Golden Tate said he didn’t know, and the Giants – led by Pat Shurmur – believe him.
In his first interview since getting suspended four games for testing positive for a banned substance, Tate said on Wednesday that the doctor who prescribed him the fertility drug told the Giants wide receiver that the substance was not banned by the NFL and that he’d prescribed the same drug to other NFL players. Tate said he was considering legal action against the doctor and appeared surprised that the league rejected his appeal.
Tate tested positive for clomiphene citrate, a fertility drug that, in men, stimulates testosterone production. He and his wife, Elise, had their second child at the end of February, but Tate said they were trying for another. He was tested in April.
“I’ve lost a lot of sleep and it’s hurt me to my core,” Tate said. “You look at me. I’m not trying to cheat . . . I hope this doesn’t smear the reputation that I worked so hard for.”
Shurmur said Tate was forthcoming as soon as he realized he had taken a banned substance and characterized Tate’s four-game suspension as another challenge the Giants will simply navigate.
“Absolutely, I totally believe him,” Shurmur said of Tate. “He told me exactly what happened, the timeline of things and was very open and honest when anybody asked him any questions behind the scenes, and I do believe him.”
Tate said that he didn’t ask team doctors about the drug because of the assurances he heard from his prescribing doctor. Due to HIPAA laws, Tate said he doesn’t know what other players have taken the drug.
“The doctor had said, no, it’s not a banned substance and I have prescribed it to other NFL guys,” Tate reiterated. “If the doctor says, 'I’m not sure,' I 100 percent would have looked into it. If the doctor said he’d never given it to any NFL players, I 1,000 percent have looked into it.”
When asked why he was taking a fertility drug immediately after having had a child, Tate said the issue was personal. Later, when answering another question, he did clarify it was to have a third baby.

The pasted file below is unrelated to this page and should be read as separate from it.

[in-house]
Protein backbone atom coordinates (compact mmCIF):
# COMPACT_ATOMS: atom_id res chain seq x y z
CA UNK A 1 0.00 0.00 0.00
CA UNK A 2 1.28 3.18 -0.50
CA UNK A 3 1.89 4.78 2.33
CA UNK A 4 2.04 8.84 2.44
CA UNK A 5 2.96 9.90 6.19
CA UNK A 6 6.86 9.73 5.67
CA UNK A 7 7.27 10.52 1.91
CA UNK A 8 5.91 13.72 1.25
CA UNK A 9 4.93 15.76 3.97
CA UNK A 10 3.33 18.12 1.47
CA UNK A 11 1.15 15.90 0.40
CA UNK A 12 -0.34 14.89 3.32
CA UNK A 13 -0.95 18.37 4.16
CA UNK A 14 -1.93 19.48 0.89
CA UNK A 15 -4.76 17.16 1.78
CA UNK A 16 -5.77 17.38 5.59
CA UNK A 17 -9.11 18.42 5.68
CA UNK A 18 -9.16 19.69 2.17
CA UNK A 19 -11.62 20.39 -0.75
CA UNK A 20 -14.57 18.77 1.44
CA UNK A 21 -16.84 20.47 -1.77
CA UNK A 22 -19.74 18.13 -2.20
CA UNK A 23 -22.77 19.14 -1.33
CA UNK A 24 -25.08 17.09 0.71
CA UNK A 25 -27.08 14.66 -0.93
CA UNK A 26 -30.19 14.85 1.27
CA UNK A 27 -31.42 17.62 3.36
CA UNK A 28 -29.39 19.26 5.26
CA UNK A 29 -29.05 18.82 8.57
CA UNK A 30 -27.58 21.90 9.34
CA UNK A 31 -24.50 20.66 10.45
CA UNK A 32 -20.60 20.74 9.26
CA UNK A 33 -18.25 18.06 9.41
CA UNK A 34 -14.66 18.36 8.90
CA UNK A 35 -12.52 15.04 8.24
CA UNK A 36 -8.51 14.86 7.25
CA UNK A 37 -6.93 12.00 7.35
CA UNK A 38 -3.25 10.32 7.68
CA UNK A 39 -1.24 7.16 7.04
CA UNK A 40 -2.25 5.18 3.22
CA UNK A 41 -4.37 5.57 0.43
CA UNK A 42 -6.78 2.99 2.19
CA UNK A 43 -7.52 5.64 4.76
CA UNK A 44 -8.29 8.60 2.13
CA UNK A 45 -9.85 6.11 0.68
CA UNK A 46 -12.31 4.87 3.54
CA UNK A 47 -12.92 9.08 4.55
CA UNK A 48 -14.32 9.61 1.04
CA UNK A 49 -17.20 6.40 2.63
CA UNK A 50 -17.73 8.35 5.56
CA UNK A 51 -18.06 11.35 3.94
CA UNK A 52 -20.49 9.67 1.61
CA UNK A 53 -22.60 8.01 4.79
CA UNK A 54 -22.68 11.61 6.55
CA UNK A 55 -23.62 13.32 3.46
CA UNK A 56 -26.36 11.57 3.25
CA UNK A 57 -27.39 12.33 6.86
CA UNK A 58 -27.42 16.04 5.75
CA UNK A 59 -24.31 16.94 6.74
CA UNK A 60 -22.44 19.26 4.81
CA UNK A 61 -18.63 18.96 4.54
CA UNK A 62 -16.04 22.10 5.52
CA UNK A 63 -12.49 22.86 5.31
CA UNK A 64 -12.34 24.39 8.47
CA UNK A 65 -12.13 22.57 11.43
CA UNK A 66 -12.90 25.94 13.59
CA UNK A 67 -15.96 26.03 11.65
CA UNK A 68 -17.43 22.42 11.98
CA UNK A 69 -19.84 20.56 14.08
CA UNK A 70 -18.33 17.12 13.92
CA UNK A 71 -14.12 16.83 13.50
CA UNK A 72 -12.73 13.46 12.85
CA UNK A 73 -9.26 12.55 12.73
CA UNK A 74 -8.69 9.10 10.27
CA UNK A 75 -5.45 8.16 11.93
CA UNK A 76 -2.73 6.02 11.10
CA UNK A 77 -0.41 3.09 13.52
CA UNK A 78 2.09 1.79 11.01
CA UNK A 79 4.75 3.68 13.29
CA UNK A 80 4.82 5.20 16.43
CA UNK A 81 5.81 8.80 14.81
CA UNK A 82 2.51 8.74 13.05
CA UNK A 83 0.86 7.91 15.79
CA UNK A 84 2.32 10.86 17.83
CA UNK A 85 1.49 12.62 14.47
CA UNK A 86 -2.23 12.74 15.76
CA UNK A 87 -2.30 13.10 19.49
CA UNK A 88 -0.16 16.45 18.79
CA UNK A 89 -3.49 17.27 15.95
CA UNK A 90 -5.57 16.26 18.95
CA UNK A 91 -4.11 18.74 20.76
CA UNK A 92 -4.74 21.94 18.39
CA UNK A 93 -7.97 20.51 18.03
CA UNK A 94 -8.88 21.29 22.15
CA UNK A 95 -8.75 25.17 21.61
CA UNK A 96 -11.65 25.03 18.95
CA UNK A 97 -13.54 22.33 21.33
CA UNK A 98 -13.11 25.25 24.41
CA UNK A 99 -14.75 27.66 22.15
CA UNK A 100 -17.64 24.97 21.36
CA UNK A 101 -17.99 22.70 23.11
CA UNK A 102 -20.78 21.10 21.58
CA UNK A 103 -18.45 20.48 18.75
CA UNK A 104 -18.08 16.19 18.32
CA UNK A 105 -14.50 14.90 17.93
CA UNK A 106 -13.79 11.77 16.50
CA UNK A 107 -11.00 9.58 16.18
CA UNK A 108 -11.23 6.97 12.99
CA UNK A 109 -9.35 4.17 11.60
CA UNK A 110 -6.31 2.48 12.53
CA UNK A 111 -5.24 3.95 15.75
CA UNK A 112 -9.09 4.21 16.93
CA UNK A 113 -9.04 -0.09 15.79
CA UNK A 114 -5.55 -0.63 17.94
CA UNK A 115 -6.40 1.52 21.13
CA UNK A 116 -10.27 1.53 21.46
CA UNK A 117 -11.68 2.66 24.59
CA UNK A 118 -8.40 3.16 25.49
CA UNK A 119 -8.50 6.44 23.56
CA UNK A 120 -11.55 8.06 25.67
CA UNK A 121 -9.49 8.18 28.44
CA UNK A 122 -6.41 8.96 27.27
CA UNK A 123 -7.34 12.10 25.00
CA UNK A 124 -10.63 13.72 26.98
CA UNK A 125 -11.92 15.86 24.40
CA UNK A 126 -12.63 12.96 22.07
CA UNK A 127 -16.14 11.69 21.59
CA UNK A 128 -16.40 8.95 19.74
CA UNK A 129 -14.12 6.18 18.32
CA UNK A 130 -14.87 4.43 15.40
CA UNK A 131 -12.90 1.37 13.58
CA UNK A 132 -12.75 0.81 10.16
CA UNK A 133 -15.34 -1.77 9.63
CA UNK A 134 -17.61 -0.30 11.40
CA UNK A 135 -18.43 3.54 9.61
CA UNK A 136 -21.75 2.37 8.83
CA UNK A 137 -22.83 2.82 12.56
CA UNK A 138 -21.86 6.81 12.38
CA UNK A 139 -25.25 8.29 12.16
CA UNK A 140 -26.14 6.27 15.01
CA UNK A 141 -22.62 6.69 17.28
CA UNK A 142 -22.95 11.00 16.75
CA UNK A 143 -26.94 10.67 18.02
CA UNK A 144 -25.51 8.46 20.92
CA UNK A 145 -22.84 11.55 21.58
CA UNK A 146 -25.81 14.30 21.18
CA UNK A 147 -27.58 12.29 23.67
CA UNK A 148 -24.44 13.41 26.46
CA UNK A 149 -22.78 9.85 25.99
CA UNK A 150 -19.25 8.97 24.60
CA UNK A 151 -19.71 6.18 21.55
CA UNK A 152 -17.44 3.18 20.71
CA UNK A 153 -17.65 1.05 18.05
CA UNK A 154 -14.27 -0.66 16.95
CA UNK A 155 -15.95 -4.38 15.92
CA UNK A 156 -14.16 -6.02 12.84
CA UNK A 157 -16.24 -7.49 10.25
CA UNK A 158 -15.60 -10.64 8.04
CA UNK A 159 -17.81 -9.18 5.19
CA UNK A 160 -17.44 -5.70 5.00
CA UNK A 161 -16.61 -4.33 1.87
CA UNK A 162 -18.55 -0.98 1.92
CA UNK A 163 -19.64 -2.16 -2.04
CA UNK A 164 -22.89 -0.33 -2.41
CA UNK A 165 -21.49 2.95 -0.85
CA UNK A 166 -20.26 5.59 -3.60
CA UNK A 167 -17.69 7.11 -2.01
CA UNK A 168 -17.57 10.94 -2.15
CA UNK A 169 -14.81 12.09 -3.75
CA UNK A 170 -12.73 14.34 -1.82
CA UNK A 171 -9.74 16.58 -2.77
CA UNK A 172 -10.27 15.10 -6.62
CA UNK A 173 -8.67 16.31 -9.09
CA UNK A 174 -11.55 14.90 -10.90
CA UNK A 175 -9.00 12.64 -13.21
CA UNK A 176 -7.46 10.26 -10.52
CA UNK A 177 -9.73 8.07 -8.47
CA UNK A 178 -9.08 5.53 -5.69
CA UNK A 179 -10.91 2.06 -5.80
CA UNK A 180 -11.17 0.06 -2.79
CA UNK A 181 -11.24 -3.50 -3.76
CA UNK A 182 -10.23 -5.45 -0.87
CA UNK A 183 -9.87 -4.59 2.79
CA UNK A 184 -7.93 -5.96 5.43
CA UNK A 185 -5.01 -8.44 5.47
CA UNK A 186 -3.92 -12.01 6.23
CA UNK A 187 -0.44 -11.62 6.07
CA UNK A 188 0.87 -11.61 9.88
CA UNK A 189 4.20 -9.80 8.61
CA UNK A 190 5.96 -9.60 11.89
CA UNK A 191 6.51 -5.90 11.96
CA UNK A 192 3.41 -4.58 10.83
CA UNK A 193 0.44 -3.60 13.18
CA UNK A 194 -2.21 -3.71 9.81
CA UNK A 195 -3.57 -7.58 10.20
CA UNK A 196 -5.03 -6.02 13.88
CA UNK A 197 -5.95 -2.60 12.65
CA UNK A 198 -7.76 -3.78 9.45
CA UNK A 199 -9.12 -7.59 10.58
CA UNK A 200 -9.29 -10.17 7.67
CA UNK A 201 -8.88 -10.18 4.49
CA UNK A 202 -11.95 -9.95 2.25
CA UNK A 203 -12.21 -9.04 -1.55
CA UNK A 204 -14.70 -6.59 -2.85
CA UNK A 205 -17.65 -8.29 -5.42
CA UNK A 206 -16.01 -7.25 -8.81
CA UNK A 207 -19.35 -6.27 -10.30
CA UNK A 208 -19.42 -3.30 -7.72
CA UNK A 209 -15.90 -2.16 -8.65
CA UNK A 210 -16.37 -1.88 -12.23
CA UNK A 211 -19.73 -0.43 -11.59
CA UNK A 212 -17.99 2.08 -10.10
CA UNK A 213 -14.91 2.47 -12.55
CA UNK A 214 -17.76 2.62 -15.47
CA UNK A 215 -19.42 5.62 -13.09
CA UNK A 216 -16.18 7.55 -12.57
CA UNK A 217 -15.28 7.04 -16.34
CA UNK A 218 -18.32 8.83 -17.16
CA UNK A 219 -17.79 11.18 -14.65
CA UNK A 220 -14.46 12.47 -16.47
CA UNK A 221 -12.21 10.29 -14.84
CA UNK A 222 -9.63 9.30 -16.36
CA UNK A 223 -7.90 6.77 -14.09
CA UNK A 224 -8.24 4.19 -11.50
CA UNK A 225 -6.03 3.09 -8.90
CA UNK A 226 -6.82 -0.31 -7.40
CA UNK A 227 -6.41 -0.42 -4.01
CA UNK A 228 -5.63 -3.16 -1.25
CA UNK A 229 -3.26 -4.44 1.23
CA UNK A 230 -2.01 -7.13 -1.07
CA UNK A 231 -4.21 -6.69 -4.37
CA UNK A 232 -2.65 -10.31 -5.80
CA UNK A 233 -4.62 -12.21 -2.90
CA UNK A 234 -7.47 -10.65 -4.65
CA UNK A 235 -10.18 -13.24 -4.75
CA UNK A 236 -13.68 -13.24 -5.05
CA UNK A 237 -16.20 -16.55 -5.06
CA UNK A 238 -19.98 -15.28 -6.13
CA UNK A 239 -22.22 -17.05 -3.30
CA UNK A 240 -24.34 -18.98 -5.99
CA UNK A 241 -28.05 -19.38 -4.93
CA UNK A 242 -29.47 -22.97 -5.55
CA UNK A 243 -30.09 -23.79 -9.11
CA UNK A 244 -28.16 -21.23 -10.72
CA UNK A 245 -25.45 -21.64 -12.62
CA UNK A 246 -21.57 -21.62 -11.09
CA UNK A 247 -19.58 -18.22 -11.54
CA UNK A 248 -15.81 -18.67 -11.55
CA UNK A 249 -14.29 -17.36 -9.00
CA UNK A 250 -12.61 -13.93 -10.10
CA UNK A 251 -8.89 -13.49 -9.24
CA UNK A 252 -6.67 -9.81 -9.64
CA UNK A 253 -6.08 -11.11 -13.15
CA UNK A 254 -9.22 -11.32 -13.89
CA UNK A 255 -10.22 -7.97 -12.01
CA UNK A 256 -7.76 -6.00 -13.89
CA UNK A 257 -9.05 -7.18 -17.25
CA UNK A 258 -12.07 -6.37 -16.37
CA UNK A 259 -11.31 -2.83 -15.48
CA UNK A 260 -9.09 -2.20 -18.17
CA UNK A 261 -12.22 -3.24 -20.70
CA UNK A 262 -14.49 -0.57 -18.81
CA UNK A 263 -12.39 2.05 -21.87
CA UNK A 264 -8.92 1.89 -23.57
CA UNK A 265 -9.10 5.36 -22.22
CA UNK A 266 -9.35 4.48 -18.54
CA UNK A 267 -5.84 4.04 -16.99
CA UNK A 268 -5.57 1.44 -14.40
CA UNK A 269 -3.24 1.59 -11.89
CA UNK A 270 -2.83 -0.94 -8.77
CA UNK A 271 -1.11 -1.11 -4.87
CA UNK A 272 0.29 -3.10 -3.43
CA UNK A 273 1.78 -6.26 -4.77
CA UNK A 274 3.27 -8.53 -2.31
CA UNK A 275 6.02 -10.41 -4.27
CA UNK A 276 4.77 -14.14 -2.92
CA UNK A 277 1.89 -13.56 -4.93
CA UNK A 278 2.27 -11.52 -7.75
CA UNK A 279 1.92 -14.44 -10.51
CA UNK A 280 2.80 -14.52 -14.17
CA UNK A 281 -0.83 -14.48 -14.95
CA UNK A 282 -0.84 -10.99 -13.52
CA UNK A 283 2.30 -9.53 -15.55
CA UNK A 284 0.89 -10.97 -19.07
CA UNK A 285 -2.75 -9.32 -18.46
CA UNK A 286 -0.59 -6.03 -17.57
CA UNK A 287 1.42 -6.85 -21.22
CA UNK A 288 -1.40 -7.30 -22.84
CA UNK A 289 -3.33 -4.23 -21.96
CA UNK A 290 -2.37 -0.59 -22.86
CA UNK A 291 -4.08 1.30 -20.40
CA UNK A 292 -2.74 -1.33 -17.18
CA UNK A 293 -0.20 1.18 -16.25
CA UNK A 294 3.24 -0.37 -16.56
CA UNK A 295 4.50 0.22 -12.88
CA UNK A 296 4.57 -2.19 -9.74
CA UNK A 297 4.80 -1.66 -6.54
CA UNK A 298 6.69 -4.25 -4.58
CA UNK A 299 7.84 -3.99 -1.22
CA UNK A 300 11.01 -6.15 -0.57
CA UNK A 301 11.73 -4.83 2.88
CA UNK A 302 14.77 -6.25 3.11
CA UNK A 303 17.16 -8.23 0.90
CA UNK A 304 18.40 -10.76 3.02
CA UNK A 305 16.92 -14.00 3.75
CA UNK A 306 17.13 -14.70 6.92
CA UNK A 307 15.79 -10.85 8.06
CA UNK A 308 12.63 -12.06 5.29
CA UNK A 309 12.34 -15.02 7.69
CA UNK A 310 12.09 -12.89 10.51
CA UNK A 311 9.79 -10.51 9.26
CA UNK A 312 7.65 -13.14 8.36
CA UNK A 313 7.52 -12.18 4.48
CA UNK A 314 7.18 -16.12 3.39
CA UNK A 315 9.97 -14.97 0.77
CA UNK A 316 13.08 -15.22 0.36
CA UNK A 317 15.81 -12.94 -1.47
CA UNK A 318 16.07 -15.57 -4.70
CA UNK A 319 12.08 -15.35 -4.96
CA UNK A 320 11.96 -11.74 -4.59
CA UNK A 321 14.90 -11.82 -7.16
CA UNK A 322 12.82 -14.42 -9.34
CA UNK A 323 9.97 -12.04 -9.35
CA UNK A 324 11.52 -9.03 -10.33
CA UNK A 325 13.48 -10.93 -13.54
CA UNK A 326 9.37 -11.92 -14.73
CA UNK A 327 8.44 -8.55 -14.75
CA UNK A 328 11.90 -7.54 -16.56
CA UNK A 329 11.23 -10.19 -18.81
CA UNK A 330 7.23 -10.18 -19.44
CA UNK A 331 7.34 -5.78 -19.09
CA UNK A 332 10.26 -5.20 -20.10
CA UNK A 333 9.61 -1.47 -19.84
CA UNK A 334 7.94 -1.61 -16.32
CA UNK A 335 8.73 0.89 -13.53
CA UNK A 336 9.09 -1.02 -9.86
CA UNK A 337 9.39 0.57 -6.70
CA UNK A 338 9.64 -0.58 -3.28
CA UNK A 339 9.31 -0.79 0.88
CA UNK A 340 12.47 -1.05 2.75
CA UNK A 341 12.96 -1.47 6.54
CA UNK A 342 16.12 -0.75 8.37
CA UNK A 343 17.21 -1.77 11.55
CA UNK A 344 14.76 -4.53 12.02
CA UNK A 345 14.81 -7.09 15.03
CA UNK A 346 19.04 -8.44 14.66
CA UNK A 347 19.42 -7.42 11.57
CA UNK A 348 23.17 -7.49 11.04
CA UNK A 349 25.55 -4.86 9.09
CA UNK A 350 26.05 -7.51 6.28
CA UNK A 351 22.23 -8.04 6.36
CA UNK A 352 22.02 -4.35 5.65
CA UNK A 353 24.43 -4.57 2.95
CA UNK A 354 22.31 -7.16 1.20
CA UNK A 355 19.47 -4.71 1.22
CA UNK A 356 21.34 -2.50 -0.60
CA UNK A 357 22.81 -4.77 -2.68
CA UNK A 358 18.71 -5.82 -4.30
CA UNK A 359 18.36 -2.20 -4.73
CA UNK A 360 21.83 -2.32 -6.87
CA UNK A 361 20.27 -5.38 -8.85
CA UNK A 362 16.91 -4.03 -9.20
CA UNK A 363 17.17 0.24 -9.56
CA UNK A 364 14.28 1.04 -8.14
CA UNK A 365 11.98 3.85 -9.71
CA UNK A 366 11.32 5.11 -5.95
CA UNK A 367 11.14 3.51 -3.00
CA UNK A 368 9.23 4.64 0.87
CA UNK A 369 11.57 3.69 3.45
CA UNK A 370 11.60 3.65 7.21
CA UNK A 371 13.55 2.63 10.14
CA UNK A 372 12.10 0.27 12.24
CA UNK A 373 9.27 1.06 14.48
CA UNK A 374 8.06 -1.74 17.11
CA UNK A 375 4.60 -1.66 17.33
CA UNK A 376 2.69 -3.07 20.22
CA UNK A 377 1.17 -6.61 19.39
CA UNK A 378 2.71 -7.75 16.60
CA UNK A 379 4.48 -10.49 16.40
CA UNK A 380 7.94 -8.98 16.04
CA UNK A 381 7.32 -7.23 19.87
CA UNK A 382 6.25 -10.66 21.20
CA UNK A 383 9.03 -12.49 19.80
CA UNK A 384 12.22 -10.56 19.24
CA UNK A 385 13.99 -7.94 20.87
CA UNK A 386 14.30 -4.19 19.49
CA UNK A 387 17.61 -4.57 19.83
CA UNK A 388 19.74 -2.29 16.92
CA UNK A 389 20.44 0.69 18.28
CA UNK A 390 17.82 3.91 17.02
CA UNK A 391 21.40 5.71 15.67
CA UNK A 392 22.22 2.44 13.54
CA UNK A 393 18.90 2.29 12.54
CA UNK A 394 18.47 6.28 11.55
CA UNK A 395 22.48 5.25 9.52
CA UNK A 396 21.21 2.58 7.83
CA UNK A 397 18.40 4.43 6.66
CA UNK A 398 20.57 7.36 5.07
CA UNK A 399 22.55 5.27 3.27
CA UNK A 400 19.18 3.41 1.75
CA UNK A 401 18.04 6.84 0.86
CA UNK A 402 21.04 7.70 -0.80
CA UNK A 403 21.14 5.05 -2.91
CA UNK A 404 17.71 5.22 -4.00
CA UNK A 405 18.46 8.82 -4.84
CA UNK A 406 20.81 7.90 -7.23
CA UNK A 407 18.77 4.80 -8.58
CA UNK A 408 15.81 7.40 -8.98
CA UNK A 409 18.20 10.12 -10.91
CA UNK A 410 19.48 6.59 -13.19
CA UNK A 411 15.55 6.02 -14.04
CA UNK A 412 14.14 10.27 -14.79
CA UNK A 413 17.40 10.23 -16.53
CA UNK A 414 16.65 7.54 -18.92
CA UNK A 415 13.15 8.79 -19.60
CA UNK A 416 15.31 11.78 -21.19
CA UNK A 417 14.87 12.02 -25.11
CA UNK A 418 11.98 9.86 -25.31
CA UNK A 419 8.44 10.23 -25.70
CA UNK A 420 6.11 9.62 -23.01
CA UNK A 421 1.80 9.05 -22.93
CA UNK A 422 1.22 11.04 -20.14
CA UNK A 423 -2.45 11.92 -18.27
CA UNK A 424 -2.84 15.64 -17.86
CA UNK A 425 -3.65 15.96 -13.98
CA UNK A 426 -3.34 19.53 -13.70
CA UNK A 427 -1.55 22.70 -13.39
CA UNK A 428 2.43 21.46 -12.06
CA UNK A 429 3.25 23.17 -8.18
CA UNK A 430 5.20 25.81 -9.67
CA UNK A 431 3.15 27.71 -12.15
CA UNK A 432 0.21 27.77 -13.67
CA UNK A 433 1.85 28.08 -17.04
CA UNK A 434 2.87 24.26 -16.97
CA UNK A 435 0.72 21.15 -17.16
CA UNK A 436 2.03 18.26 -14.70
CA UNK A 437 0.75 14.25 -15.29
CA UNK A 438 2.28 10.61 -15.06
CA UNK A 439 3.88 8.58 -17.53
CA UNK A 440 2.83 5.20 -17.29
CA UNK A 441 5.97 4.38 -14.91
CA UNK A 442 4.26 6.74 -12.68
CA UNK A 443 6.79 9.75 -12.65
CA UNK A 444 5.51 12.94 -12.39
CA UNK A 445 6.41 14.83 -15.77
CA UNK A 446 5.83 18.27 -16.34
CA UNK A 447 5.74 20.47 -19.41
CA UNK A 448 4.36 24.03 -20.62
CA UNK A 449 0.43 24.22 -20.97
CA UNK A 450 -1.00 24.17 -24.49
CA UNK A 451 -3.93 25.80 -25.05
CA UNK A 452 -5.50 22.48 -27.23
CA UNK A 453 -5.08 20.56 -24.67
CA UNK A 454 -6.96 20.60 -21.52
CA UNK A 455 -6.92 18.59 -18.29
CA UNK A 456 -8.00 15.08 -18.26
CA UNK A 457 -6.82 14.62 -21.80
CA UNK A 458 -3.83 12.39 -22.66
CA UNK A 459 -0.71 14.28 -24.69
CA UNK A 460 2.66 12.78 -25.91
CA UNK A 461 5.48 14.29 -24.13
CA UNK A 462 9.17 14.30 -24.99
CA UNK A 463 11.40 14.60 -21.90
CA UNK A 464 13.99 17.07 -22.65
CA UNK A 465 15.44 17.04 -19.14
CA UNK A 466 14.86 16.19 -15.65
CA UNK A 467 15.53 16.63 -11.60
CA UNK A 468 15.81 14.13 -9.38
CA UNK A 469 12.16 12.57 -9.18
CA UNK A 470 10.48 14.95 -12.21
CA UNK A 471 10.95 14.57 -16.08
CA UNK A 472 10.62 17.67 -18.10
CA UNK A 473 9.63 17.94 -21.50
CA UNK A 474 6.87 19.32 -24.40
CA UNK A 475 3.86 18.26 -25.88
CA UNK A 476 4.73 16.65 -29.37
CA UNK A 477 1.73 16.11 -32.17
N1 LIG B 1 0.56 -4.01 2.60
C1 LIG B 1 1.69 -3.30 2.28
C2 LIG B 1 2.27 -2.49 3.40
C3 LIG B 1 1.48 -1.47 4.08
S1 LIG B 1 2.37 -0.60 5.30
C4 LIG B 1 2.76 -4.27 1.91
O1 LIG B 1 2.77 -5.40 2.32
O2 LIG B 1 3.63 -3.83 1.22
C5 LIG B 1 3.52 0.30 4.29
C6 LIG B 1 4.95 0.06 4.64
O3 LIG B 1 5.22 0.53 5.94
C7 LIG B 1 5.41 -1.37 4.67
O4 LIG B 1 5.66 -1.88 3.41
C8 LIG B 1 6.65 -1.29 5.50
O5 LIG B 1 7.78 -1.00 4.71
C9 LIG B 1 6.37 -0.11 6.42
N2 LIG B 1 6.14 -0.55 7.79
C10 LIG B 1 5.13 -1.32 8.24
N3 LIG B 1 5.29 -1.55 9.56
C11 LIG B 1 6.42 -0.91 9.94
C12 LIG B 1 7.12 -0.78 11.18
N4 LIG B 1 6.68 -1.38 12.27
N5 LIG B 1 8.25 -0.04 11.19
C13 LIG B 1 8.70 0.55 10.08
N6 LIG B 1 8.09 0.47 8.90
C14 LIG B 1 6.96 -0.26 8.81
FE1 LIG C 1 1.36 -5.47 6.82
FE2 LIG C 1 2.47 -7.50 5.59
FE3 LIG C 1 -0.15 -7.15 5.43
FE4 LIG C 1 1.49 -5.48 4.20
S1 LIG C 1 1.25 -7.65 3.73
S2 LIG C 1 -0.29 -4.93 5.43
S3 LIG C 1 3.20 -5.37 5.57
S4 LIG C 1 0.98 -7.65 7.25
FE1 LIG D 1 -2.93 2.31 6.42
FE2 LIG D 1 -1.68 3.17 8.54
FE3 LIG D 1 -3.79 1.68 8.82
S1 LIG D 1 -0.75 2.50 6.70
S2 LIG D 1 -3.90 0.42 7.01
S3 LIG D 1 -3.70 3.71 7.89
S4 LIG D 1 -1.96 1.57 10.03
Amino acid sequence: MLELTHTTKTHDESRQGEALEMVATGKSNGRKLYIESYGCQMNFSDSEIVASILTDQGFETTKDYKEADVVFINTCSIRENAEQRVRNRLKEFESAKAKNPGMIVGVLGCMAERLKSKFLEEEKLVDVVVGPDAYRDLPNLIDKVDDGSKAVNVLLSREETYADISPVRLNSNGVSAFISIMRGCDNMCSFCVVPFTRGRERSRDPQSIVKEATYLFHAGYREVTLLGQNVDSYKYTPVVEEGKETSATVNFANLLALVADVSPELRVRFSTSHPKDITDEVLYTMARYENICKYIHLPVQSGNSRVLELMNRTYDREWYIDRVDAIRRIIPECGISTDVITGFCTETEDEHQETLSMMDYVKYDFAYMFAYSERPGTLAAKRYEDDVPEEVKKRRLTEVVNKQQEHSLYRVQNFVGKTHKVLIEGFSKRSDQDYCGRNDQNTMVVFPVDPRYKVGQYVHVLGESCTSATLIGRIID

Tate said he hopes to work with the NFL ahead of the next collective bargaining agreement to find a better way to deal with its no-tolerance banned substance policy. He didn’t say what specific ways he’d like to change the current system but acknowledged it could be a slippery slope. Allowances for cases like his could lead to abuse.
“It’s very frustrating,” Tate said. “I have no problem accepting the punishment. Ultimately, I’m responsible for what’s put in my body. I guess the tough thing that I’m dealing with is that I’m letting down a lot of people – my family, the guys in the locker room, the organization that brought me here and that’s kind of what’s been crushing me with this whole situation.”
Tate said it took weeks for him to suspect he might’ve taken a banned substance. Weeks, even, after his test. He said he was out to dinner with an employee of his, and the two were talking about players who had been suspended for different reasons.
“A light went off in my head,” Tate said. “Let me just call the doctor and make sure just to make myself feel better. I asked him what the active ingredient was, and we looked it up right then and there and sure enough, it was a banned substance.”
The league banned him, but Tate appealed the decision. The appeal was rejected earlier this week.
Shurmur said he has different receivers who can try to compensate for Tate’s skillset – no short order, considering Tate was signed to a four-year, $37.5 million contract specifically to fill the gaping hole left by Odell Beckham Jr. Sterling Shepard works well both outside and in the slot, Shurmur said, and T.J. Jones impressed during the Giants' first preseason game. Shepard is nursing a broken thumb, and Jones was just brought on at the end of July.
Jones said that he was looking to “make the best of the opportunity,” but is not thinking about how Tate’s suspension will affect him future. “I’m not looking it that way because I’m not the decision-maker,” he said. “I’m keeping my head down, focusing on what I control and making sure that I’m doing everything right.”